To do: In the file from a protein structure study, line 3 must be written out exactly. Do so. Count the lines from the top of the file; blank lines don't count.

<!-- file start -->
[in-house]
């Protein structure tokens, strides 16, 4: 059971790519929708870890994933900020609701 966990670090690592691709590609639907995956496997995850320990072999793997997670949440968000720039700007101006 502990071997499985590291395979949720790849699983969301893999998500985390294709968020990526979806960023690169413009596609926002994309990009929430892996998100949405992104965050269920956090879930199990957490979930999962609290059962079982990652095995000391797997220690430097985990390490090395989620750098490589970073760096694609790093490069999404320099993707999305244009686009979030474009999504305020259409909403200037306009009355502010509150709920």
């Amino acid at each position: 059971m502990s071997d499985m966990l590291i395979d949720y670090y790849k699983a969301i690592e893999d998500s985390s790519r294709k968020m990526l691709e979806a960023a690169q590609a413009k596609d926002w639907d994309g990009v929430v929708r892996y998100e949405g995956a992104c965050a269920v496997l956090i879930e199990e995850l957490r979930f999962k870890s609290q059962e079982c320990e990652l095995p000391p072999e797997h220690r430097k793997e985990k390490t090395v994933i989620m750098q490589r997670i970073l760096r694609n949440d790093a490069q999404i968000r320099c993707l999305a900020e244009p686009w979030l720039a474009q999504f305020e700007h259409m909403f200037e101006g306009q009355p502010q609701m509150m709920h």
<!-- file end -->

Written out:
């Amino acid at each position: 059971m502990s071997d499985m966990l590291i395979d949720y670090y790849k699983a969301i690592e893999d998500s985390s790519r294709k968020m990526l691709e979806a960023a690169q590609a413009k596609d926002w639907d994309g990009v929430v929708r892996y998100e949405g995956a992104c965050a269920v496997l956090i879930e199990e995850l957490r979930f999962k870890s609290q059962e079982c320990e990652l095995p000391p072999e797997h220690r430097k793997e985990k390490t090395v994933i989620m750098q490589r997670i970073l760096r694609n949440d790093a490069q999404i968000r320099c993707l999305a900020e244009p686009w979030l720039a474009q999504f305020e700007h259409m909403f200037e101006g306009q009355p502010q609701m509150m709920h």